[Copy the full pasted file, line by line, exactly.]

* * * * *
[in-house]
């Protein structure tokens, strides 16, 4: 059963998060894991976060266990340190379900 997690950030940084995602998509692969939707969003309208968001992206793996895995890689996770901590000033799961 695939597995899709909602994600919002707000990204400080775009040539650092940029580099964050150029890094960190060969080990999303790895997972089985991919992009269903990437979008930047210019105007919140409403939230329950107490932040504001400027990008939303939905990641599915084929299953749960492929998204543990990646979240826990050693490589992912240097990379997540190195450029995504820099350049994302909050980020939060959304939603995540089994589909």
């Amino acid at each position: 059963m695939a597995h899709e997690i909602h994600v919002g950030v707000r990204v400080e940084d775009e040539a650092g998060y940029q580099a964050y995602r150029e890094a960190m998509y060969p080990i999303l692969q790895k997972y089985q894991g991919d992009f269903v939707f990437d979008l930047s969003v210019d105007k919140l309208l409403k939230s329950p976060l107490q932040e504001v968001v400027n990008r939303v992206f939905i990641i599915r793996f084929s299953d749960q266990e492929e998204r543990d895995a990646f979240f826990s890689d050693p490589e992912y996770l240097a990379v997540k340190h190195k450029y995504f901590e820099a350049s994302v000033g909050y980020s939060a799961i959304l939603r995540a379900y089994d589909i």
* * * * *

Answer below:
[in-house]
């Protein structure tokens, strides 16, 4: 059963998060894991976060266990340190379900 997690950030940084995602998509692969939707969003309208968001992206793996895995890689996770901590000033799961 695939597995899709909602994600919002707000990204400080775009040539650092940029580099964050150029890094960190060969080990999303790895997972089985991919992009269903990437979008930047210019105007919140409403939230329950107490932040504001400027990008939303939905990641599915084929299953749960492929998204543990990646979240826990050693490589992912240097990379997540190195450029995504820099350049994302909050980020939060959304939603995540089994589909």
């Amino acid at each position: 059963m695939a597995h899709e997690i909602h994600v919002g950030v707000r990204v400080e940084d775009e040539a650092g998060y940029q580099a964050y995602r150029e890094a960190m998509y060969p080990i999303l692969q790895k997972y089985q894991g991919d992009f269903v939707f990437d979008l930047s969003v210019d105007k919140l309208l409403k939230s329950p976060l107490q932040e504001v968001v400027n990008r939303v992206f939905i990641i599915r793996f084929s299953d749960q266990e492929e998204r543990d895995a990646f979240f826990s890689d050693p490589e992912y996770l240097a990379v997540k340190h190195k450029y995504f901590e820099a350049s994302v000033g909050y980020s939060a799961i959304l939603r995540a379900y089994d589909i």